She says life is “more complicated” for young artists today, “because of the environment, the media, the agents. They’re told what to do and they are obedient.” But she also cites Russian pianist Daniil Trifonov, 20-year-old winner of this year’s Arthur Rubinstein Competition. “Last night I listened to him again on YouTube – he has everything and more. What he does with his hands is technically incredible. It’s also his touch – he has tenderness and also the demonic element. I never heard anything like that.”
Strains of a Mood Music
Posted 13 August 2011 - 09:23 AM
Posted 13 August 2011 - 03:04 PM
P.S. Bergman used the 2nd movement music in Fanny and Alexander.
Posted 13 August 2011 - 03:34 PM
But audiences and critics tolerated a lot of playing that would be considered sloppy today. Listen to 1920s and ’30s recordings of the pianist Alfred Cortot, immensely respected in his day. He would probably not be admitted to Juilliard now. Despite the refinement and élan in his playing, his recording of Chopin’s 24 études from the early 1930s is, by today’s standards, littered with clinkers.
How much has the piano changed technically since the age of recording? I ask because one of the issues raised in the development of PNB's "Giselle" was how much of the notated steps should be included in the new production, as many had been done for dancers of very different body types and training than today's dancers, and the dancers were hesitant to do choreography in which they did not look as close to technically perfect as possible, landing and finishing in tight fifths, for example. In Doug Fullington's excellent first "Balanchine's Petipa" lecture-demonstration from 2007, devoted to "Choreography for Men", Lucien Postlewaite, one of PNB's most virtuosic men, demonstrated Prince Desire's Act III that was reconstructed by Doug -- the program says "Choreography: Nikolai Legat?" -- and he did it in two parts, it was so difficult, especially for a dancer of today. (He was also in the middle of rehearsals, as these presentations were done in the dancers' spare time.) It was one of the reasons that the production's male variation for the Peasant Pas de Deux looked less intricate than the notated choreography, which James Moore demonstrated at the Guggenheim Works & Process series and in the preview of that presentation given in Seattle.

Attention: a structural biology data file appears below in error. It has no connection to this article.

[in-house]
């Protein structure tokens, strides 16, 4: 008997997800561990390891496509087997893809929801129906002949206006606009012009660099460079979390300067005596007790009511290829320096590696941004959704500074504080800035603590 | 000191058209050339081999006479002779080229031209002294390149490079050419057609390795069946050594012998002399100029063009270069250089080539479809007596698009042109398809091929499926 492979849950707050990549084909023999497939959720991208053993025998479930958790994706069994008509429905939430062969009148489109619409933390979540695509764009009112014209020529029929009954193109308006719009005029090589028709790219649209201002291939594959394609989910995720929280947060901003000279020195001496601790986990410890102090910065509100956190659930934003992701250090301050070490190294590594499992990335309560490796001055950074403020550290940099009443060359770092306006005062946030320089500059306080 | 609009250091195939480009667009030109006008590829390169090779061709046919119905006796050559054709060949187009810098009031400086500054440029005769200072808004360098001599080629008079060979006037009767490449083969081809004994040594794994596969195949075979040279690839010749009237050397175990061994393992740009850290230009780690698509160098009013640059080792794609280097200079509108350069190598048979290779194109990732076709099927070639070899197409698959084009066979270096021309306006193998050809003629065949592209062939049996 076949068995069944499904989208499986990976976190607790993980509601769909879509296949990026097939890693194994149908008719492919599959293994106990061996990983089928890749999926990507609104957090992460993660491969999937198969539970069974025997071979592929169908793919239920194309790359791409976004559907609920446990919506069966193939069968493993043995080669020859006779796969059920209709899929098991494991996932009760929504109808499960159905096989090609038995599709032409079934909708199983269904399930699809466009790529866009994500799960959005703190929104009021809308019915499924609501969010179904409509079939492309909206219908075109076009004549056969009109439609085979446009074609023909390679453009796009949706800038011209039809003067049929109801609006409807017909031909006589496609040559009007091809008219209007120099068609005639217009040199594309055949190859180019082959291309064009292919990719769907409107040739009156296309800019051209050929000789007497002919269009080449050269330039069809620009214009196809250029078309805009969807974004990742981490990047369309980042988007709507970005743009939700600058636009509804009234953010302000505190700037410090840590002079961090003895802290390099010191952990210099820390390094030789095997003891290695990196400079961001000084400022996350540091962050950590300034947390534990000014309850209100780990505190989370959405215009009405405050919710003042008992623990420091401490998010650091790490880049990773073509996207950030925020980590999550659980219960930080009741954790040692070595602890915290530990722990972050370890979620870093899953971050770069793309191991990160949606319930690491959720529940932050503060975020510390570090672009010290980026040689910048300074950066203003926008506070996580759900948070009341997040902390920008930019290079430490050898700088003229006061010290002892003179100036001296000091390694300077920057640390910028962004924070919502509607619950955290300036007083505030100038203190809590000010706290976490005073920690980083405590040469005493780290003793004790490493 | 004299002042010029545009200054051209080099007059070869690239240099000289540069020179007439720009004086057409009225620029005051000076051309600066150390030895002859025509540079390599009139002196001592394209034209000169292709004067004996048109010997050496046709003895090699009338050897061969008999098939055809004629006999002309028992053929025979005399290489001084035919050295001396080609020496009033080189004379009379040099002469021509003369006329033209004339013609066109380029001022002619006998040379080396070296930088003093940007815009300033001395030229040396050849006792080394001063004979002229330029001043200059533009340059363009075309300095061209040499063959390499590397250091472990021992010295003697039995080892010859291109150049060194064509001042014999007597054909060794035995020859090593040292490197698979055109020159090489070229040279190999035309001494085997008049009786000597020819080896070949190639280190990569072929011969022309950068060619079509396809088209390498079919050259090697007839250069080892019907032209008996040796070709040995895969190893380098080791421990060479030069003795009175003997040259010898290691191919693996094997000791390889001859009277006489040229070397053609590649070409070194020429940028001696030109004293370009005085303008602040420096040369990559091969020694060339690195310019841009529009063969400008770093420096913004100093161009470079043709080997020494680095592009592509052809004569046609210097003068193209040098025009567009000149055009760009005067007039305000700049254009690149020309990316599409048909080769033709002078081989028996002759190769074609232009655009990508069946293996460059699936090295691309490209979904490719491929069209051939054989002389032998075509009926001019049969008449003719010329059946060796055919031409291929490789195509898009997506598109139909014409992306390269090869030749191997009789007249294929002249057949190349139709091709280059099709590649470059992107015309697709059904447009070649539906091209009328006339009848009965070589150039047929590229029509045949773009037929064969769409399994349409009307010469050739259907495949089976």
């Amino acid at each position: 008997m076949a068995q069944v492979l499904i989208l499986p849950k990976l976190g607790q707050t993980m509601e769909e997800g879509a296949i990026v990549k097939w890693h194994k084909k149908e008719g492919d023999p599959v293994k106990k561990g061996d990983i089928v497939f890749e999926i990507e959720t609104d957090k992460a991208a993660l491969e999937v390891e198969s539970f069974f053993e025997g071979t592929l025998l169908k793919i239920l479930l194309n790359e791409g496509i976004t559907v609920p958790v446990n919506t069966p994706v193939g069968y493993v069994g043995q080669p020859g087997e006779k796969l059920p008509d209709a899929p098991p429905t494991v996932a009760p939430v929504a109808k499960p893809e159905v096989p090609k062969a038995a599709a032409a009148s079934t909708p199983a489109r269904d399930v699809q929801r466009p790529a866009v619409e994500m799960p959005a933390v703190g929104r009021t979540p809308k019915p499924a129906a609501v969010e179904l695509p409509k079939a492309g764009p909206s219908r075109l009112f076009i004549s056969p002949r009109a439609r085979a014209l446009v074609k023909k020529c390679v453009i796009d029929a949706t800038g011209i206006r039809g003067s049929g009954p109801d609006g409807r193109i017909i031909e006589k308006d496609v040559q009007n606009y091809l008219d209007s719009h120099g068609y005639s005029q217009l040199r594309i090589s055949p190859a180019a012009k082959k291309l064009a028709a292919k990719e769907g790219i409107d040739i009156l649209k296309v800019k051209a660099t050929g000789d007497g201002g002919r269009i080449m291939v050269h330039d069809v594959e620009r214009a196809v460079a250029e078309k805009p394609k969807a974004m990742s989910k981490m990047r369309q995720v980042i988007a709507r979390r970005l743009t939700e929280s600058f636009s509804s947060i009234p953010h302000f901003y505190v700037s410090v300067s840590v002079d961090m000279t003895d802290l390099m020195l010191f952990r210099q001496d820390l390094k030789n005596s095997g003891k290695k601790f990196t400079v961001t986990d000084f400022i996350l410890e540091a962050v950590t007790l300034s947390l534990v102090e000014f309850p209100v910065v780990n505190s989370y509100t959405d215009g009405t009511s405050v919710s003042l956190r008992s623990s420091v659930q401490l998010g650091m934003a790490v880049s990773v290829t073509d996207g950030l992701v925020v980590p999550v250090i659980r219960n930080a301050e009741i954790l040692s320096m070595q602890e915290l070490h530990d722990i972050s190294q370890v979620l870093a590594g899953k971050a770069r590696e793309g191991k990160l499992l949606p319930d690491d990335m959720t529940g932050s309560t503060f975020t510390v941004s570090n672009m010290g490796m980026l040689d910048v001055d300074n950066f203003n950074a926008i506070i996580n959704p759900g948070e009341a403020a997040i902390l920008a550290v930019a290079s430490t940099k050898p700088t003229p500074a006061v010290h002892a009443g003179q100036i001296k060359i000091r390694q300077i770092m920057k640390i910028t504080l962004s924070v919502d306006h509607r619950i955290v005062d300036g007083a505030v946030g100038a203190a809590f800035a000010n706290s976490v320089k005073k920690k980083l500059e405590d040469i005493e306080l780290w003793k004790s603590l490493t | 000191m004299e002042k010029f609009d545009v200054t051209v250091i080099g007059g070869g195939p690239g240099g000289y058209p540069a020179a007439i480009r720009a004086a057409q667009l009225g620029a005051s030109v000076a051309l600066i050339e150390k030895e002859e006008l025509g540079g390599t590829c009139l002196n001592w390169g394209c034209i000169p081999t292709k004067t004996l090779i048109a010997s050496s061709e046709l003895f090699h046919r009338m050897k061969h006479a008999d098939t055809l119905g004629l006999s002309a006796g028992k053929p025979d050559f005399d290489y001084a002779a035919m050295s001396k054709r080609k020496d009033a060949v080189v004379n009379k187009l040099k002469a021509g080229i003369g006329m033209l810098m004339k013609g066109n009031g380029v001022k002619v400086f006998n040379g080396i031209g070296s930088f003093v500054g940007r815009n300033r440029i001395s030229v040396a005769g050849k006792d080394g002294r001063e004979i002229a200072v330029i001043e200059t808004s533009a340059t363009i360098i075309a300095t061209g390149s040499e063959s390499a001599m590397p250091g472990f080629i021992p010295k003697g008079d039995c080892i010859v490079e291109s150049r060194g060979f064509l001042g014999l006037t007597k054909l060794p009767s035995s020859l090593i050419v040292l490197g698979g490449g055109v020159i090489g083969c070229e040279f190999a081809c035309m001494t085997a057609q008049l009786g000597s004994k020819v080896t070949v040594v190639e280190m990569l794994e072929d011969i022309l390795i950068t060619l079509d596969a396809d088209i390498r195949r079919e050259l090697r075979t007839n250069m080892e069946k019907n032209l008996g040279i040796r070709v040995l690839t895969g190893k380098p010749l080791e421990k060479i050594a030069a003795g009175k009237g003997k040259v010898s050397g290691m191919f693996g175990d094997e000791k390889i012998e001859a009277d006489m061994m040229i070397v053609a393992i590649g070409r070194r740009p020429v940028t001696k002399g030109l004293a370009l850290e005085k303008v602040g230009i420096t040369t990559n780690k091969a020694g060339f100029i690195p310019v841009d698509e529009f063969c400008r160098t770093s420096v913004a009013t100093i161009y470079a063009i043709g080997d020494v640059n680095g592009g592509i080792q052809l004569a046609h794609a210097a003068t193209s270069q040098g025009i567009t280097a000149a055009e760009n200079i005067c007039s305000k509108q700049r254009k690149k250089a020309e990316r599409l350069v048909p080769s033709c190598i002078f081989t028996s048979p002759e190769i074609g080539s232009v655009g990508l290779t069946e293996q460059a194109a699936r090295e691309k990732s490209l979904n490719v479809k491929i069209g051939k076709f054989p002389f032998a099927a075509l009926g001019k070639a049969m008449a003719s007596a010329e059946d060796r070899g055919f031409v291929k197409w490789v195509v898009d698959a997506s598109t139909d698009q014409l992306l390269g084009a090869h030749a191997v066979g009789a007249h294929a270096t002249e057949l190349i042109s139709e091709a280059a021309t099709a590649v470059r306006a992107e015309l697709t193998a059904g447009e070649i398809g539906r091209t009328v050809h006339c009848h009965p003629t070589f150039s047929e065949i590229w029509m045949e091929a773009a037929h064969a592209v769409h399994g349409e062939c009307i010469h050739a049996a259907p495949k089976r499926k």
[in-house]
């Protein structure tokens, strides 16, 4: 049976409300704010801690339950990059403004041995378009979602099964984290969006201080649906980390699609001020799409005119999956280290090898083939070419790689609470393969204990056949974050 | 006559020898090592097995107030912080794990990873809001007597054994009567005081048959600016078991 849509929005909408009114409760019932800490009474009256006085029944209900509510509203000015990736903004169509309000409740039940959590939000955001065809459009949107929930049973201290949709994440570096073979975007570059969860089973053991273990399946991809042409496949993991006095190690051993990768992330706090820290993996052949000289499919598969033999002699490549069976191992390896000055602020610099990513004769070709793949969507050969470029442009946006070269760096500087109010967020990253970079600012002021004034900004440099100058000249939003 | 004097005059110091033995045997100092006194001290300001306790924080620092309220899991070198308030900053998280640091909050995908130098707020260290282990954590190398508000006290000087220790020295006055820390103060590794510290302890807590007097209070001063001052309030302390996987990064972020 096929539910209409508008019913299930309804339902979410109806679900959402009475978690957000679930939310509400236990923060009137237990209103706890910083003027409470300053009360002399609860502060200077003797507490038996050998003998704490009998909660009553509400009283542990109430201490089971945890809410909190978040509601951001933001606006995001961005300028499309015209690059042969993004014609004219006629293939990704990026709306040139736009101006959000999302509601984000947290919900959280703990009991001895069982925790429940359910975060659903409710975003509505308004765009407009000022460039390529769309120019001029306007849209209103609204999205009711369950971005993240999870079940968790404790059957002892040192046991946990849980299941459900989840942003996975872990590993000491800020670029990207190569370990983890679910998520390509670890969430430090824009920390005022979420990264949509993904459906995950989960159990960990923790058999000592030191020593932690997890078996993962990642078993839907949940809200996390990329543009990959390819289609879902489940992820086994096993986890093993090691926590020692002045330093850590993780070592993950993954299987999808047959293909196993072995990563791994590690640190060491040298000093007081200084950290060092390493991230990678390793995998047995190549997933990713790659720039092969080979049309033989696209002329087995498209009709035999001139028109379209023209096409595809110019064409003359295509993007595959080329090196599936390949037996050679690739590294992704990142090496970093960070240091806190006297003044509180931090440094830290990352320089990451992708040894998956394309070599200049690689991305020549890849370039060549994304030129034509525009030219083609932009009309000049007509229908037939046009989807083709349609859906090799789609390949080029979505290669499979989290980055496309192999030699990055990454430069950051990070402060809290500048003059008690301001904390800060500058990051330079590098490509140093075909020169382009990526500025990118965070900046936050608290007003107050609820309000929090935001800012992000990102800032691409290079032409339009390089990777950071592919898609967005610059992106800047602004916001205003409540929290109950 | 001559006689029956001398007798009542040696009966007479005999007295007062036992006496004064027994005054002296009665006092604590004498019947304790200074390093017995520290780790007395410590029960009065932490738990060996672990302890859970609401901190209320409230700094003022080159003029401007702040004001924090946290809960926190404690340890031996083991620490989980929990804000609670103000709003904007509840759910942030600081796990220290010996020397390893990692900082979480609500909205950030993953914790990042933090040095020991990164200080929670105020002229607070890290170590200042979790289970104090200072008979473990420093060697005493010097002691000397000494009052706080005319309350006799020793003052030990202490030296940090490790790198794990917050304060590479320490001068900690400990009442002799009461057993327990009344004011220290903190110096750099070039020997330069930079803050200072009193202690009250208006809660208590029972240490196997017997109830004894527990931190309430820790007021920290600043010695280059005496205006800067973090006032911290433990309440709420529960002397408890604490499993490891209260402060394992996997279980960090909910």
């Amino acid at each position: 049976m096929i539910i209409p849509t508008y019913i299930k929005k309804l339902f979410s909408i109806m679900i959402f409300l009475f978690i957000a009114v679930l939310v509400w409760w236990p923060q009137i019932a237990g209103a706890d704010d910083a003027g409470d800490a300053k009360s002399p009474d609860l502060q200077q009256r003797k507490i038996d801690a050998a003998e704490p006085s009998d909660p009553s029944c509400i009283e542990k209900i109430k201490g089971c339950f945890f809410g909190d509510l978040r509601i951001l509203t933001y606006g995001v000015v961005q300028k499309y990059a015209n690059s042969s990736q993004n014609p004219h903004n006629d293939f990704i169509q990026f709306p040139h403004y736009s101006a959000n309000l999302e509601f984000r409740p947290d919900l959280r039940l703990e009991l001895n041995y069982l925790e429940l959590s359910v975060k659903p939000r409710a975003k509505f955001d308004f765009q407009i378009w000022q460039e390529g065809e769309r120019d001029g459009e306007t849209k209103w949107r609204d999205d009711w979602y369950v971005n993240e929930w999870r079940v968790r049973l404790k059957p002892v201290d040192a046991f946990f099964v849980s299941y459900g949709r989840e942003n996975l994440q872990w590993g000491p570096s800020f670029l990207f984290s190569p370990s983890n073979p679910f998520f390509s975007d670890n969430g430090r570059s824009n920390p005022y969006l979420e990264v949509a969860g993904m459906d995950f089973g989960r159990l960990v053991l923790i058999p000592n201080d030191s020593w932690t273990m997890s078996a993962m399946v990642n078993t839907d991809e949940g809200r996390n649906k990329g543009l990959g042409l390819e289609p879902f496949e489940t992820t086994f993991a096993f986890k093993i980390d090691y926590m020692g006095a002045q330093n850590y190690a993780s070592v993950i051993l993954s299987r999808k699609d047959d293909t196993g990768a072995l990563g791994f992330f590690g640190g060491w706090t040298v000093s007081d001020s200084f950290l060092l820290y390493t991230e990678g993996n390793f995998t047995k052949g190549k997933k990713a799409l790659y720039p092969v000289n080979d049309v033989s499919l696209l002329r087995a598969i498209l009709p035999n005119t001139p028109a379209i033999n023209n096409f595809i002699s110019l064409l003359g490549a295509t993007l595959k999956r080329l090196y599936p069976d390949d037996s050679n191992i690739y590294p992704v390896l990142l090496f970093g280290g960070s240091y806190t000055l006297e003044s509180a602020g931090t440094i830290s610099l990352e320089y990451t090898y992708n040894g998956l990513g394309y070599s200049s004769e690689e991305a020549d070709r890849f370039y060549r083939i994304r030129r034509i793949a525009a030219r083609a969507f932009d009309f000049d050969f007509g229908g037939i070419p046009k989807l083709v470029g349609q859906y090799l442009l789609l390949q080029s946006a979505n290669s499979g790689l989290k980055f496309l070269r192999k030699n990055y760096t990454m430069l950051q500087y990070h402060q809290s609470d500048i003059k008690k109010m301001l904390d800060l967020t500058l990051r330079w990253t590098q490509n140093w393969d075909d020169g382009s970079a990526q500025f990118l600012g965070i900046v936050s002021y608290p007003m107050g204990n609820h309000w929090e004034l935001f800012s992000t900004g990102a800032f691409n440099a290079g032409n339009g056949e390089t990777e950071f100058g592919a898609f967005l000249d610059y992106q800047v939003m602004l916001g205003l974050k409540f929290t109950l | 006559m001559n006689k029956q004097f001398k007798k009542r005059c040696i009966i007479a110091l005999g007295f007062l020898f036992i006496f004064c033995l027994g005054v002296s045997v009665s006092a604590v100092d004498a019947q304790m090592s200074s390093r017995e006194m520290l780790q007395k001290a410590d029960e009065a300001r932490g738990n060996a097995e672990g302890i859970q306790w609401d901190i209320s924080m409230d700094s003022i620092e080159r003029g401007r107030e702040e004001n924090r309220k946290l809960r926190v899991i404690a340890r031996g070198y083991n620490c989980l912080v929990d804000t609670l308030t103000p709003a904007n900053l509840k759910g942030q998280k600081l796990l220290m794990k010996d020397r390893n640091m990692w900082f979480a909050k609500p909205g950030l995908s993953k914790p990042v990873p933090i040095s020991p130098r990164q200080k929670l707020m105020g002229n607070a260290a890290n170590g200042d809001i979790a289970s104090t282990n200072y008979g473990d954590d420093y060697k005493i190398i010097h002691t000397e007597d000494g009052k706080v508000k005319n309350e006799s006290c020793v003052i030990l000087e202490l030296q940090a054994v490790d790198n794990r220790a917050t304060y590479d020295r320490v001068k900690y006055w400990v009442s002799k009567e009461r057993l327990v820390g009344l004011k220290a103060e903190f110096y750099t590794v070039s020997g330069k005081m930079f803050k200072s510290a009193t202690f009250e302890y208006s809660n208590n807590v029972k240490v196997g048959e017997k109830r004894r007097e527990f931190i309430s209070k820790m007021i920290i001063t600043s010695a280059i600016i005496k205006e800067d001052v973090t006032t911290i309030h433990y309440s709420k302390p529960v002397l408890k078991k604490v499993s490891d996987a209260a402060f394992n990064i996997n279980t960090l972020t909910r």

One of the parallels about Cortot not being admitted to Juilliard now is that thousands of 16-year-old boys can do the virtuosic jumps that Baryshnikov did. I can't find the book, but I remember reading in "Striking a Balance", once of the dancers, maybe Lynn Seymour or Antoinette Sibley, spoke in the 70's about how the 32 fouettes, once a very big deal, were required on both sides to pass an RAD test.